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Putting It In Perspective - Further Statistical Comparison Between Nebraska and Missouri

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Last week I took at look at a simple statistical comparison between Nebraska and Missouri and their opponents to get an idea of the level of competition each team has faced. This morning we look at where the two teams rank nationally and in the Big 12 conference with regards to some key statistics. 

You know the deal with statistics. Depending upon how you look at them, you can get them to say anything you want and you know that each team is going to emphasize statistics that show them in a positive light. Perhaps I should take the same approach..... but I'm a little too cynical for that. 

Nebraska     Missouri  
  National Big 12   National Big 12
Rushing Offense 39 9   60 10
Passing Offense 33 7   10 4
Passing Efficiency 20 4   6 1
Total Offense 19 6   16 5
Rushing Defense 39 6   61 8
Pass Defense 23 3   68 8
Pass Efficiency Defense 16 2   39 7
Total Defense 21 4   59 8
Scoring Defense 1 1   21 5
Turnover Margin T-17 2   T-36 5
Sacks T-30 6   T-51 8
Tackles For Loss T-47 6   T-47 6
Sacks Allowed 12 3   T-34 5
Net Punting 63 8   2 2
Punt Returns 25 3   91 10
Kickoff Returns 45 7   60 9

Nebraska's offense is no where near juggernaut status. Roy Helu has been wonderful to watch and has excelled consistently throughout four games on his way to leading the Big 12 in per game rushing average. Zac Lee has done well at home and the receivers, especially Curenski Gilleylen, have performed admirably. Unfortunately, overall the Husker offense has been inconsistent. While the Huskers have shown they can score points against over matched competition, the offense sputtered against Virginia Tech - the only decent defense we've played. 

There is one statistic not listed above that should be - penalties per game. Missouri is currently ranked 12th nationally in that category with five per game. Nebraska is at 65th with 6.75 per game. When you consider that a mistake within this category cost Nebraska the victory at Virginia Tech and a potential Top 10 ranking, it's clear this is an area of concern as this team heads into Columbia. If we get more of the same, it may result in another loss.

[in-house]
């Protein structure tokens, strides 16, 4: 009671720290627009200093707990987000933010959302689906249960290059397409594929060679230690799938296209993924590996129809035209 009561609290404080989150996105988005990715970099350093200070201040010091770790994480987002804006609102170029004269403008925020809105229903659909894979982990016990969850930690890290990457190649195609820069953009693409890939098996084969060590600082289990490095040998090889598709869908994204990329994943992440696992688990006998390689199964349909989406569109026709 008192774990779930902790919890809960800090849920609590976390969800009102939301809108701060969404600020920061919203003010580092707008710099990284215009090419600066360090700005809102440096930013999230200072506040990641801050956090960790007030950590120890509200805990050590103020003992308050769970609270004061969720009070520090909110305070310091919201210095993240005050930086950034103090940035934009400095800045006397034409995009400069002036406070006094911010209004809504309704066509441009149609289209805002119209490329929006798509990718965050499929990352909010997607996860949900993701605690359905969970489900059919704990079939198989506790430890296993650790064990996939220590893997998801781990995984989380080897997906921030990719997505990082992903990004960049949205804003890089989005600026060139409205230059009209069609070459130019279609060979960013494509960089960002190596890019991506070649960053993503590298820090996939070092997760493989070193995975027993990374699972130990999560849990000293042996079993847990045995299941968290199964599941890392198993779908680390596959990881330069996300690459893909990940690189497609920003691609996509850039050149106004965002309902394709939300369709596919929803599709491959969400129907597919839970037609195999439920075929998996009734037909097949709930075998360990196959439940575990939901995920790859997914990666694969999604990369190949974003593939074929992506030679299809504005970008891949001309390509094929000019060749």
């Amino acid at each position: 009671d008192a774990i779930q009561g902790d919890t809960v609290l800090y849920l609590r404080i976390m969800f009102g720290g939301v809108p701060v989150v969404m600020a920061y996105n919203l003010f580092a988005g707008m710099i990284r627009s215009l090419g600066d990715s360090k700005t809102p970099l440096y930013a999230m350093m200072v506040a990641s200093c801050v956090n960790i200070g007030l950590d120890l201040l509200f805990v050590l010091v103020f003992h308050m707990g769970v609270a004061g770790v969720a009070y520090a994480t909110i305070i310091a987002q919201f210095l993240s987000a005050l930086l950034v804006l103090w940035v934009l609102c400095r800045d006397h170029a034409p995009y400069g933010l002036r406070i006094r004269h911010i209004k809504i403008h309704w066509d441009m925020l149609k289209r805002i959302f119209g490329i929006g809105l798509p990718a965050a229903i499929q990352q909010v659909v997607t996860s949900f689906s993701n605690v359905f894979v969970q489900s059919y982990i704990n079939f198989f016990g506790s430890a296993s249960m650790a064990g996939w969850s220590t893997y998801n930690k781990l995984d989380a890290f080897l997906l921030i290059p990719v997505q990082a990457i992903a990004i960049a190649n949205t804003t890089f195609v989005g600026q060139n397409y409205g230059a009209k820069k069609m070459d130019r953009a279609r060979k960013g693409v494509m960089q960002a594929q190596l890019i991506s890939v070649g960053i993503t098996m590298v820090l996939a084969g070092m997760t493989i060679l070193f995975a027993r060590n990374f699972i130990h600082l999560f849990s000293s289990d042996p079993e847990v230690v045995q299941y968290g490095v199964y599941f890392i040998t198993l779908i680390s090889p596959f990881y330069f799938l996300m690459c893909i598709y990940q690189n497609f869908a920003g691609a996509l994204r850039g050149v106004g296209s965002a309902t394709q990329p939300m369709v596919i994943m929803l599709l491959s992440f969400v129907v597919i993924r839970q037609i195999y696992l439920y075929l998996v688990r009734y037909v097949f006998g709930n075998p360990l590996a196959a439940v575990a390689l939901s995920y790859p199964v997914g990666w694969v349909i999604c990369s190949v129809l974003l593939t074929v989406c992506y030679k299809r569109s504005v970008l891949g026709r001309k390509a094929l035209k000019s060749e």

Husker fans shouldn't have to worry much about Missouri's defense as long as Nebraska takes care of the ball, however, as the Tiger D has given up a fair amount of yardage and points to less than stellar competition. Their problems can't be blamed on taking an opponent for granted or looking ahead to a tough opponent, as both Bowling Green and Nevada managed to put some pressure on the Tigers before losing. However, if the TIgers truly see this as a rivalry game, won't that encourage them to play above themselves? Shouldn't we expect more from them than what the statistics tell us so far? 

Missouri Tigers quarterback Blaine Gabberts has done well against lousy competition, leading the Big 12 in pass efficiency. As mutigers.com would point out, he's first in the nation during the second half. Sounds impressive, but taken from the other perspective - OUR perspective - what it means is that Missouri's offense has a hard time getting started. Note that the Husker D performs pretty well at pass efficiency - which indicates the key component to this game. 

Beyond the wonder that is Gabberts, Missouri's offense has been pretty pedestrian, and their star returning running back Derrick Washington has yet to explode this season. Missouri's offensive line was expected to be a team strength, but the anemic nature of the running game shows that's not the case. It shouldn't change much given the Husker defensive line with Ndamukong Suh

Husker fans will have to hear about the 41 points we've given up in the last three trips to Columbia, but given we're entering this game first in the nation in scoring defense, it'd take an implosion of massive proportions for that to happen again. 

Statistics don't tell us what's going to happen on Thursday night, but they do give us an idea of where a team's strengths and weaknesses lie. They also tell us where to expect collisions.